Author: Laura Sebastian
Narrator: Saskia Maarleveld
Audiobook Length: 13 hours 18 minutes
Theodosia was six when her country was invaded and her mother, the Fire Queen, was murdered before her eyes. On that day, the Kaiser took Theodosia’s family, her land, and her name. Theo was crowned Ash Princess–a title of shame to bear in her new life as a prisoner.
For ten years Theo has been a captive in her own palace. She’s endured the relentless abuse and ridicule of the Kaiser and his court. She is powerless, surviving in her new world only by burying the girl she was deep inside.
Then, one night, the Kaiser forces her to do the unthinkable. With blood on her hands and all hope of reclaiming her throne lost, she realizes that surviving is no longer enough. But she does have a weapon: her mind is sharper than any sword. And power isn’t always won on the battlefield.
For ten years, the Ash Princess has seen her land pillaged and her people enslaved. That all ends here.
Ash Princess is the first installment of the trilogy of the same name and has been on my radar for quite some time. This high fantasy series follows Princess Theodosia (Theo) of Astrea, who lost her mother and her kingdom during an invasion by the Kalovaxians when she was six years old. The story begins with sixteen years old Theo as a prisoner of the Kaiser, the current ruler, and has kept her alive since he enjoys torturing her. While there are no instances of on-page rape, it is discussed as some characters mention their experiences. Additionally, there are moments of physical and psychological abuse among many other triggers, so it is best to pay attention to the trigger warnings before reading.
As Theo tries to survive in her prison, she devises a plan to seduce Soren, the Prinz and the son of the Kaiser, in order to complete her revenge. While I enjoyed Soren, it was difficult to comprehend him observing Theo being tortured by his father before and then just seamlessly moving into a budding romance together. The story is told primarily from Theo’s perspective, so this portion could have been improved by adding some from Soren. As it was written, I needed a little more exploration of Soren’s motives. Along the way during Theo’s plan, Blaise, Heron, and Art (part of the rebellion to restore Theo to power) are introduced. This story does have a love triangle. While it was okay in this one, it will be interesting how it plays out between Theo, Soren, and Blaise as the series moves forward.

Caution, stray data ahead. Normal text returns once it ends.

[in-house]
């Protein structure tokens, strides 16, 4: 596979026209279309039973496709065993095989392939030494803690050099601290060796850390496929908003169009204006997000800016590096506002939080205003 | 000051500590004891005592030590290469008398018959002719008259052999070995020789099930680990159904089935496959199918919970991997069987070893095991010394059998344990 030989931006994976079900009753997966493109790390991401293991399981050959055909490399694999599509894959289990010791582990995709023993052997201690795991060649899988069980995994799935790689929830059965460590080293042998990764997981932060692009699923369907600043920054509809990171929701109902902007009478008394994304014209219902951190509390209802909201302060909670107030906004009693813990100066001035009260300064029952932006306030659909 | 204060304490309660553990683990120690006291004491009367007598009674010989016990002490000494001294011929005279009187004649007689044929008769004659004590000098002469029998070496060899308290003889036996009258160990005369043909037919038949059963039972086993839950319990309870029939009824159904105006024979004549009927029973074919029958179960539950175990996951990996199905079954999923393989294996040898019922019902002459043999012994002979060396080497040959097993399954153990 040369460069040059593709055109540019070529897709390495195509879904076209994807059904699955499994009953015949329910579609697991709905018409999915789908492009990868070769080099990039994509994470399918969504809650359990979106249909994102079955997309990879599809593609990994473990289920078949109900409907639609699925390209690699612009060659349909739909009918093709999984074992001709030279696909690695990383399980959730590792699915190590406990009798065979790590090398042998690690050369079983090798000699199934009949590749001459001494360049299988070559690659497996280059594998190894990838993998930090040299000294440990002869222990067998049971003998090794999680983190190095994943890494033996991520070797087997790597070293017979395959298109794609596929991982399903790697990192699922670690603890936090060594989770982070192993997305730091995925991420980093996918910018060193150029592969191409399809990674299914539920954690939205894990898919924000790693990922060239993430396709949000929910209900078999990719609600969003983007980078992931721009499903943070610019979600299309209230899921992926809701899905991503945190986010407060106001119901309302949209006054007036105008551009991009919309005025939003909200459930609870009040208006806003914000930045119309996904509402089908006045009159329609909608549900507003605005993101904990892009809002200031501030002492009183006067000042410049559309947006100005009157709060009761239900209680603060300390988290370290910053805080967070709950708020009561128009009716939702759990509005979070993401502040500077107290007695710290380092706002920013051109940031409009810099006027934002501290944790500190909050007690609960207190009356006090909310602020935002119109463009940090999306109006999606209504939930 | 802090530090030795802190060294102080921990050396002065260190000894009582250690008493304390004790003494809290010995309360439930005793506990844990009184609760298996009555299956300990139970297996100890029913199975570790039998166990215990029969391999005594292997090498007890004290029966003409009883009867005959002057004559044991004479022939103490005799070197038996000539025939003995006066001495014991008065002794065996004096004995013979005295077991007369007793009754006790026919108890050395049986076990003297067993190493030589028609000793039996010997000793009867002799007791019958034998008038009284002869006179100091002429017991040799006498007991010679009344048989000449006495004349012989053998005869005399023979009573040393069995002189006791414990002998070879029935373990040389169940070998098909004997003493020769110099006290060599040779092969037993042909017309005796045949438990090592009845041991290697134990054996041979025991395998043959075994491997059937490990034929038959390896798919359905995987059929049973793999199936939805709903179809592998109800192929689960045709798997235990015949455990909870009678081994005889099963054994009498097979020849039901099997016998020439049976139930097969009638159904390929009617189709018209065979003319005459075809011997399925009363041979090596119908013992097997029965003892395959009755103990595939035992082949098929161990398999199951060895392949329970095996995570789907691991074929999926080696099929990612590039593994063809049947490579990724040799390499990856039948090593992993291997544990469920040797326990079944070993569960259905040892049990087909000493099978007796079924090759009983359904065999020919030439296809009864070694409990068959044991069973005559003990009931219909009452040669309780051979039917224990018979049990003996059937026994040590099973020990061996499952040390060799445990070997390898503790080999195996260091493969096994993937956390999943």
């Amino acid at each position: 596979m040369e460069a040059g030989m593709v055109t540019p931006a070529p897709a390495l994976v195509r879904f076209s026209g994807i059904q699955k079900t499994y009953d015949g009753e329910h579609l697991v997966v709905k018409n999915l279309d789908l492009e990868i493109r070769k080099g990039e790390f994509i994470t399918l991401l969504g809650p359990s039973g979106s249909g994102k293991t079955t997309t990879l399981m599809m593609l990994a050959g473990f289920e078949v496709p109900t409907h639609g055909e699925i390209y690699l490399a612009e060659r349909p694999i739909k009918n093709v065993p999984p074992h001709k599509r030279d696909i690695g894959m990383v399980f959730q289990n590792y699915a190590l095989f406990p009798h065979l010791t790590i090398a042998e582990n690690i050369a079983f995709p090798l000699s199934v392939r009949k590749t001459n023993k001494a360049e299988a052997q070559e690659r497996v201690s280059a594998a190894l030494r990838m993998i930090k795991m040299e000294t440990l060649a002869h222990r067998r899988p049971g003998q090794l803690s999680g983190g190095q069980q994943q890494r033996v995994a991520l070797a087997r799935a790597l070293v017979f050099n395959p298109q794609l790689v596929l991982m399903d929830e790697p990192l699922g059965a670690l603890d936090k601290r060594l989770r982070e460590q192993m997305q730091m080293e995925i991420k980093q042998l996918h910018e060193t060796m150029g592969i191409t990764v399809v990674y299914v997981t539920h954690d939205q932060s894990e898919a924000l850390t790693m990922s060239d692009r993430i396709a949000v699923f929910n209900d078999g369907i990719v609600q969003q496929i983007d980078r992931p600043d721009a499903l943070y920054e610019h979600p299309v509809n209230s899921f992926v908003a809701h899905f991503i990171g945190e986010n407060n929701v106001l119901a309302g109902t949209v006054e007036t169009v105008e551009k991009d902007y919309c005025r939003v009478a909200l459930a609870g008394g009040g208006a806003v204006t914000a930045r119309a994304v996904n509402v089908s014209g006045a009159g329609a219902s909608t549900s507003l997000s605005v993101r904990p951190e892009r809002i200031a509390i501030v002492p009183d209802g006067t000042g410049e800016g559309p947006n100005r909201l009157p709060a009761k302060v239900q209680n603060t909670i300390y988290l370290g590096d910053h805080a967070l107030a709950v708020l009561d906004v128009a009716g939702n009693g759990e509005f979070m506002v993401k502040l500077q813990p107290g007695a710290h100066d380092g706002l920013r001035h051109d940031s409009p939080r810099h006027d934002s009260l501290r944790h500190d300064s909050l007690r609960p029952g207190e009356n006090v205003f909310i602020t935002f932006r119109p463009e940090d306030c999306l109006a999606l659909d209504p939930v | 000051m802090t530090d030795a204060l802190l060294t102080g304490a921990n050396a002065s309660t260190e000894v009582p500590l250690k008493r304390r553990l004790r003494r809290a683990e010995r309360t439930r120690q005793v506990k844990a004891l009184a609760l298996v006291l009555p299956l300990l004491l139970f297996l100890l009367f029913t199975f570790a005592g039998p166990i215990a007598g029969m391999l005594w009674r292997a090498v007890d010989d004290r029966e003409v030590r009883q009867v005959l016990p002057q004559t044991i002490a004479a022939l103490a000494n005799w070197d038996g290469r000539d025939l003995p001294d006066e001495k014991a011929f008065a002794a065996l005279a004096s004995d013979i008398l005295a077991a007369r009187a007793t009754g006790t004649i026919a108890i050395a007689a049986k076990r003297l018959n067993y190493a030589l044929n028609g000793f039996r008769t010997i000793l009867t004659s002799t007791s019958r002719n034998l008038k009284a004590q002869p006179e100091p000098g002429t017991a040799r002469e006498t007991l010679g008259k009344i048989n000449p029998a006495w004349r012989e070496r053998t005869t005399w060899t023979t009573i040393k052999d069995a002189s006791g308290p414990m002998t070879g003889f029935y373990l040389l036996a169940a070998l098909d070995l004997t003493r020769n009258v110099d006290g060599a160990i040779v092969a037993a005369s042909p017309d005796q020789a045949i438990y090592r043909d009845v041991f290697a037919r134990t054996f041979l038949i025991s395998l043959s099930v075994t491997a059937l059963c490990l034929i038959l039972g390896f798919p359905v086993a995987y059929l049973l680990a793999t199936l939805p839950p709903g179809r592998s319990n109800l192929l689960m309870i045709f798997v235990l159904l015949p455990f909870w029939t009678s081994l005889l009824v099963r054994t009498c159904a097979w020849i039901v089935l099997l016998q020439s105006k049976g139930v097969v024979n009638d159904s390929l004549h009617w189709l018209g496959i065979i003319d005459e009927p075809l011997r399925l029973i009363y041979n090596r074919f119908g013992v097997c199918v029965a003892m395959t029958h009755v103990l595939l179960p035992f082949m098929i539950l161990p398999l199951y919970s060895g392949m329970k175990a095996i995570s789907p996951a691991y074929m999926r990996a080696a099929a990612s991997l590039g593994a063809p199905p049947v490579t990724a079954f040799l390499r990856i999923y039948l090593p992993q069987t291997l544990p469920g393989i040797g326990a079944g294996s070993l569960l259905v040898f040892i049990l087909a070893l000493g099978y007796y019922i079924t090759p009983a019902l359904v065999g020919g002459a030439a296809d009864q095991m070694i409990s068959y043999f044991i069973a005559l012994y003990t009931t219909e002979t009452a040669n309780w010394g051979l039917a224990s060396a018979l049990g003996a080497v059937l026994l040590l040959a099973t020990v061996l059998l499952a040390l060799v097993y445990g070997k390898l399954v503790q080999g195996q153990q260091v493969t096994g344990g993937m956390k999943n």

The story does a good job of setting up the characters and the main big picture conflict. Since this is the beginning of the trilogy, there are smaller plot points wrapped up, new ones introduced towards the end, and some development with the arcing plot. I wish that there was a little more exploration into Theo developing her skills as she seemed to go from prisoner to seducer and spy more quickly than I would have liked. I understood the need for the sake of the plot, but I would have liked a little more setup. While I love the concept of a royal taking back her kingdom and all, I believe there were many elements rushed in this story. While the number of pages was long, Theo’s development has many sudden changes that fit the situation, but I feel as if I missed the transition period.
Overall, this story was a great start to the series. Since there are many elements that need to be wrapped up, I am curious to see how it will all come together. Based on this novel’s setup, I am trepidatious that the second novel will suffer the “typical” second-book syndrome; however, I hope that it comes through and turns out better than I am anticipating. This was still an interesting novel and I cannot wait to start the second installment!